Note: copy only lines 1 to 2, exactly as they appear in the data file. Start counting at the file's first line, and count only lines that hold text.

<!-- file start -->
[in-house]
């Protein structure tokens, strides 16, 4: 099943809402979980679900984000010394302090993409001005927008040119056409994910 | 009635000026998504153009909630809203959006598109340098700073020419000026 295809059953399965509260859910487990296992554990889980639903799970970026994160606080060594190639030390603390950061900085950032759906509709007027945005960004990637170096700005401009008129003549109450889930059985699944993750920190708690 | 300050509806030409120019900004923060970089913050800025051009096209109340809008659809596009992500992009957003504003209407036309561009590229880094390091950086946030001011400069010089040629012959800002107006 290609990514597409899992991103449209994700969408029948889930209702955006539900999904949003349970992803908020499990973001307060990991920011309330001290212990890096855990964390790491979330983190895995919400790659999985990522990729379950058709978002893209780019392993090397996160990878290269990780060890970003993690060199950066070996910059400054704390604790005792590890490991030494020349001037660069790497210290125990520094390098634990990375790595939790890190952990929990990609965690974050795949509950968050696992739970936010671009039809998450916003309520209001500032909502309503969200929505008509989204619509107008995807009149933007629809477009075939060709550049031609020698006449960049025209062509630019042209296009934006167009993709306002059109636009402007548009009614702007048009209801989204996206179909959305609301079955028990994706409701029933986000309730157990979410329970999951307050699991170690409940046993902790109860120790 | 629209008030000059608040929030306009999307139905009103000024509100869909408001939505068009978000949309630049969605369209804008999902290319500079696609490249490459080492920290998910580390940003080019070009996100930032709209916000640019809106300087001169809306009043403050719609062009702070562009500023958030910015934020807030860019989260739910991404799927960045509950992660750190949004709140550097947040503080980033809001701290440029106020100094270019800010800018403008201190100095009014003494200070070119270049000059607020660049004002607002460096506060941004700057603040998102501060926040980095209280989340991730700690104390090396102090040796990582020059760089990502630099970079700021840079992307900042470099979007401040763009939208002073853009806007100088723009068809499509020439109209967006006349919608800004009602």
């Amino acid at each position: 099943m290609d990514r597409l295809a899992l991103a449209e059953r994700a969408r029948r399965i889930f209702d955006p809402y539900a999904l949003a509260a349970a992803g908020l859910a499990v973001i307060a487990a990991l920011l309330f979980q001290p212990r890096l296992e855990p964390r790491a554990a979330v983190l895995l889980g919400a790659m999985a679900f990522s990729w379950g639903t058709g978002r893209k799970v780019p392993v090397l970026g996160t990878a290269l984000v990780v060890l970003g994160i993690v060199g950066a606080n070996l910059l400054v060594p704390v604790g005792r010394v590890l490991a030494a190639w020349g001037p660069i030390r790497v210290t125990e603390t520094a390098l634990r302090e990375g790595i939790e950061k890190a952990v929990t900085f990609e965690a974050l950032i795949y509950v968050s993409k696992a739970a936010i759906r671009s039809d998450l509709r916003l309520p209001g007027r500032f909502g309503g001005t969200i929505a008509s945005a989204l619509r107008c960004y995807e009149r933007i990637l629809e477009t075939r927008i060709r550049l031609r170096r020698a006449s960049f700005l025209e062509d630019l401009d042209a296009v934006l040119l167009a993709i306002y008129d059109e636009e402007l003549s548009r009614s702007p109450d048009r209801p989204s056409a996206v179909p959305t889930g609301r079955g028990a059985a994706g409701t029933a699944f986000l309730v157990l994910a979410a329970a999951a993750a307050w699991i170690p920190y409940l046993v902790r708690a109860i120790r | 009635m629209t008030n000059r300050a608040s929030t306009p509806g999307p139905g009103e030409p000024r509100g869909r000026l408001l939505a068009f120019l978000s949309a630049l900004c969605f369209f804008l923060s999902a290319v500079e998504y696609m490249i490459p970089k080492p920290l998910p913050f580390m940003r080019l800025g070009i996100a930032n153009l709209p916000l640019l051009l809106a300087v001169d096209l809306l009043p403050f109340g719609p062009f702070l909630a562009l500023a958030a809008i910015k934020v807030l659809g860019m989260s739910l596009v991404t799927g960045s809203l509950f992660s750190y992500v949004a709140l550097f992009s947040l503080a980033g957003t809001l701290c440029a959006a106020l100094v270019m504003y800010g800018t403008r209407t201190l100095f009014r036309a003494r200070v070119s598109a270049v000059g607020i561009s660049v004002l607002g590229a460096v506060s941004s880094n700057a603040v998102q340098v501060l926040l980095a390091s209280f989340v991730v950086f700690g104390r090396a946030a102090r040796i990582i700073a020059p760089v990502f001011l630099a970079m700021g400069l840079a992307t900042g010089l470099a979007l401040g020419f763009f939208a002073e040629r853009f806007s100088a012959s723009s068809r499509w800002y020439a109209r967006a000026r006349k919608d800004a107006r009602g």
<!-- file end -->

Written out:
[in-house]
């Protein structure tokens, strides 16, 4: 099943809402979980679900984000010394302090993409001005927008040119056409994910 | 009635000026998504153009909630809203959006598109340098700073020419000026 295809059953399965509260859910487990296992554990889980639903799970970026994160606080060594190639030390603390950061900085950032759906509709007027945005960004990637170096700005401009008129003549109450889930059985699944993750920190708690 | 300050509806030409120019900004923060970089913050800025051009096209109340809008659809596009992500992009957003504003209407036309561009590229880094390091950086946030001011400069010089040629012959800002107006 290609990514597409899992991103449209994700969408029948889930209702955006539900999904949003349970992803908020499990973001307060990991920011309330001290212990890096855990964390790491979330983190895995919400790659999985990522990729379950058709978002893209780019392993090397996160990878290269990780060890970003993690060199950066070996910059400054704390604790005792590890490991030494020349001037660069790497210290125990520094390098634990990375790595939790890190952990929990990609965690974050795949509950968050696992739970936010671009039809998450916003309520209001500032909502309503969200929505008509989204619509107008995807009149933007629809477009075939060709550049031609020698006449960049025209062509630019042209296009934006167009993709306002059109636009402007548009009614702007048009209801989204996206179909959305609301079955028990994706409701029933986000309730157990979410329970999951307050699991170690409940046993902790109860120790 | 629209008030000059608040929030306009999307139905009103000024509100869909408001939505068009978000949309630049969605369209804008999902290319500079696609490249490459080492920290998910580390940003080019070009996100930032709209916000640019809106300087001169809306009043403050719609062009702070562009500023958030910015934020807030860019989260739910991404799927960045509950992660750190949004709140550097947040503080980033809001701290440029106020100094270019800010800018403008201190100095009014003494200070070119270049000059607020660049004002607002460096506060941004700057603040998102501060926040980095209280989340991730700690104390090396102090040796990582020059760089990502630099970079700021840079992307900042470099979007401040763009939208002073853009806007100088723009068809499509020439109209967006006349919608800004009602």